Why did you decide to focus on pancreatic cancer?

Originally, we were working with breast cancer since doxorubicin is such a widely used treatment. We actually started looking into pancreatic cancer after the death of Steve Jobs. Sadly, pancreatic cancer has the lowest overall survival rate of all major cancers while being the fourth-leading cause of cancer death. Because most cases are diagnosed in later stages, it is often impossible to surgically remove the entire tumor. There have been very few improvements in patient outcomes in the past few decades, so there is a major need for new therapies and treatment options.

What do you see as the next steps?

I’m really hoping we will be able to translate our findings to a clinical trial and potentially bring a new therapy to pancreatic cancer patients. We will continue to perform experiments using cell lines to document how the therapy works. We will also develop more advanced animal models to better test the therapy’s effectiveness. If the results are promising enough, I’m hopeful that we can find a clinical partner and start a phase 1 trial. Since doxorubicin is already approved for the treatment of a variety of cancers and BEZ235 is currently being tested in clinical trials, I’m optimistic that we could get the trial approved if our experiments are successful enough.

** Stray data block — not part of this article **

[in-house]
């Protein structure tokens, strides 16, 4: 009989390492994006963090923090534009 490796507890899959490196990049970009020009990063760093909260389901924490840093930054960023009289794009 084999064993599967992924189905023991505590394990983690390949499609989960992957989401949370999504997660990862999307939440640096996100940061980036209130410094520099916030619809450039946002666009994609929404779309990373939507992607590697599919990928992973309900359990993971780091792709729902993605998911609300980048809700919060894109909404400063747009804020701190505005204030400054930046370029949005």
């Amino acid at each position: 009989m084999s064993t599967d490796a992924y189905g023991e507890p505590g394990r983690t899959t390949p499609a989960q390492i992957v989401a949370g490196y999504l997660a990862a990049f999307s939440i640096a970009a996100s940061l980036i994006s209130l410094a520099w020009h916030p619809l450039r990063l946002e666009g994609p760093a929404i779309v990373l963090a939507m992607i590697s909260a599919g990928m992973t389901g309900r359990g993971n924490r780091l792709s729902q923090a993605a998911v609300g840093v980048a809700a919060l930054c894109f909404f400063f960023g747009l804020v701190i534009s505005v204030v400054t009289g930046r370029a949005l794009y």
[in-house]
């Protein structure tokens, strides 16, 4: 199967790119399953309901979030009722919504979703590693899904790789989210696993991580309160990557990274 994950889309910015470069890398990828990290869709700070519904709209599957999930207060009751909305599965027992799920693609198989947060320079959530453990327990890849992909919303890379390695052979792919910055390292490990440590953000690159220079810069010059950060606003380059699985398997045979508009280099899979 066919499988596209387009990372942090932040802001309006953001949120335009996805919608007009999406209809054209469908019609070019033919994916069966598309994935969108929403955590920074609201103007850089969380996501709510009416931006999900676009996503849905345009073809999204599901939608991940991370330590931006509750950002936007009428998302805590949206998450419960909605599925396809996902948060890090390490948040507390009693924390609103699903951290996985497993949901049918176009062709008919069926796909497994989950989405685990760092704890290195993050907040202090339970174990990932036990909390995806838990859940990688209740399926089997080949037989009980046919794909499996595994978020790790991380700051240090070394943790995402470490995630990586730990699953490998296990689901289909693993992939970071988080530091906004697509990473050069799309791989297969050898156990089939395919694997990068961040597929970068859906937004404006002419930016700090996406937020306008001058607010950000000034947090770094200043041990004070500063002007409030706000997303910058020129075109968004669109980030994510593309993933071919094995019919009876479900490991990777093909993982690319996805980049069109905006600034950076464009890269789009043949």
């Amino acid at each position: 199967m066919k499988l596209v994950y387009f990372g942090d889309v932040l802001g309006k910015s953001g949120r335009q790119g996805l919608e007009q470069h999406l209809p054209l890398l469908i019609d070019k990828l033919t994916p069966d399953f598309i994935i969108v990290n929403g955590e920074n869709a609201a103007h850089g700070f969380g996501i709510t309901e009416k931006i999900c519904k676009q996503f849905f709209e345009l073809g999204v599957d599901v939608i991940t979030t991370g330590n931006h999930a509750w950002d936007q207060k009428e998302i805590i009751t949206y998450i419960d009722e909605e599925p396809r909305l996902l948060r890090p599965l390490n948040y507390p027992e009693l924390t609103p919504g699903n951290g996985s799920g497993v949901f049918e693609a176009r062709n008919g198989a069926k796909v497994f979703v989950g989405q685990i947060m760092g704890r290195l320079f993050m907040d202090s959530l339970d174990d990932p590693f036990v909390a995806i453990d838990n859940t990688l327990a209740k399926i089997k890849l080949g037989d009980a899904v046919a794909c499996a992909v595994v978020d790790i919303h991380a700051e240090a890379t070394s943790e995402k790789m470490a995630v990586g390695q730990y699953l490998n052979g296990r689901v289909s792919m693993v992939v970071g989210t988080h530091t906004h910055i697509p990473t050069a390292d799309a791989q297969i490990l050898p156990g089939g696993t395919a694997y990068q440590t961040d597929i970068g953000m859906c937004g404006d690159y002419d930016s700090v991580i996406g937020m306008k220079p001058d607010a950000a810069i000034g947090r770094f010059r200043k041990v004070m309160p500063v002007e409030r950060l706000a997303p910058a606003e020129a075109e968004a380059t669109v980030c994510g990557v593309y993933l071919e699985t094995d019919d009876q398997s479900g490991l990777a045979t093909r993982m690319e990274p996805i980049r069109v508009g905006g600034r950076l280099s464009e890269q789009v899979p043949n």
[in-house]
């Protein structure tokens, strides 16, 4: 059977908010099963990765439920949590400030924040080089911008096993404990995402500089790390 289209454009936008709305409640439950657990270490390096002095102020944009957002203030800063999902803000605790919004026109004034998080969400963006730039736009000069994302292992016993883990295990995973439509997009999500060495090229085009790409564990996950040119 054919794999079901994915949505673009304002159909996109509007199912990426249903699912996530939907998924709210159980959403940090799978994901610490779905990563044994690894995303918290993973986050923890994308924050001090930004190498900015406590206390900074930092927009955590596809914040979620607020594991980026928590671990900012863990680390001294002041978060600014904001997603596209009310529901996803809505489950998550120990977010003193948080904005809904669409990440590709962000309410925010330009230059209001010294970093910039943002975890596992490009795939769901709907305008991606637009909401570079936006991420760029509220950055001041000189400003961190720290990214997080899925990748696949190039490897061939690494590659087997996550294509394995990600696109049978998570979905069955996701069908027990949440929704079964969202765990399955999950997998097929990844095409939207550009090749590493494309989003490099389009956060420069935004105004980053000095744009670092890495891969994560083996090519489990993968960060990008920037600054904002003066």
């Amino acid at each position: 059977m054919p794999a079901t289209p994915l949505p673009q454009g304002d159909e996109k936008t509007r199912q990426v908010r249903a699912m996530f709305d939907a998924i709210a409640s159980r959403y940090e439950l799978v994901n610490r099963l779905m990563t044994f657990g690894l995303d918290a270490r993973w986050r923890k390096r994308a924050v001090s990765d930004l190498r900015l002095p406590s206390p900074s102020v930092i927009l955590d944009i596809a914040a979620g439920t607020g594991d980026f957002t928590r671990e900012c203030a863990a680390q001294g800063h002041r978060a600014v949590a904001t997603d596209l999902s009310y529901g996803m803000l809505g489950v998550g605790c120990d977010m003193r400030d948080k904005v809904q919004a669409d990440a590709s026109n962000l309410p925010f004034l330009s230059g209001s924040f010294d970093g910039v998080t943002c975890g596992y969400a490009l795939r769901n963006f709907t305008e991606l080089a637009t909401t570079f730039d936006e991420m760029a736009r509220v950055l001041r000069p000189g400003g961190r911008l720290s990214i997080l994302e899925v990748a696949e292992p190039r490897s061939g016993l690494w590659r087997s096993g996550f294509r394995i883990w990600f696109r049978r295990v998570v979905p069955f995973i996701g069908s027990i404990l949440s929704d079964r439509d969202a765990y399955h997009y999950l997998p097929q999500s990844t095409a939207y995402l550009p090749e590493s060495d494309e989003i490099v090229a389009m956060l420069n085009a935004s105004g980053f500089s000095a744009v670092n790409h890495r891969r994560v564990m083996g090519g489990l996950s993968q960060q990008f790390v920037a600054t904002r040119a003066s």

What most excites you about your upcoming travels?

I’ve been to a few conferences already, and the most interesting part for me is always meeting new people and being able to exchange ideas. These events are amazing opportunities to learn about cutting-edge research in a variety of fields.

WCP in South Africa is a very prestigious conference that only happens every four years. I’m extremely honored to take part in it. Dr. Kukreja encouraged me to apply for the travel grant, and I was shocked to receive it. Honestly, just traveling to South Africa is something I never thought I would be able to do, so I’m really looking forward to the experience. I can’t wait to meet people from all over the world and be exposed to their perspectives.

Where do you see your career taking you, and do you have any advice for students looking to enter the field of cancer research?

As far as what’s next for me, I literally ask myself that question every day. I’m not going to rule out any options. I will likely complete at least one postdoctoral fellowship. Ideally, I would like to continue in academic research, preferably in Richmond, but I know that may not be an option since the funding environment is so competitive.

I think those most suited to this type of research have to be naturally curious. It takes a different sort of mind, and it’s certainly not for everyone. Those who excel typically have a desire to figure things out and will work through challenges. While the basic knowledge is important, much of the required skills can’t be taught in a book. My best advice is to confront challenges by applying yourself and making sure you understand exactly what you’re trying to accomplish. Sometimes the most important discoveries are found in analyzing failures.

 

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David Durrant, doctoral candidate in the Department of Biochemistry and Molecular Biology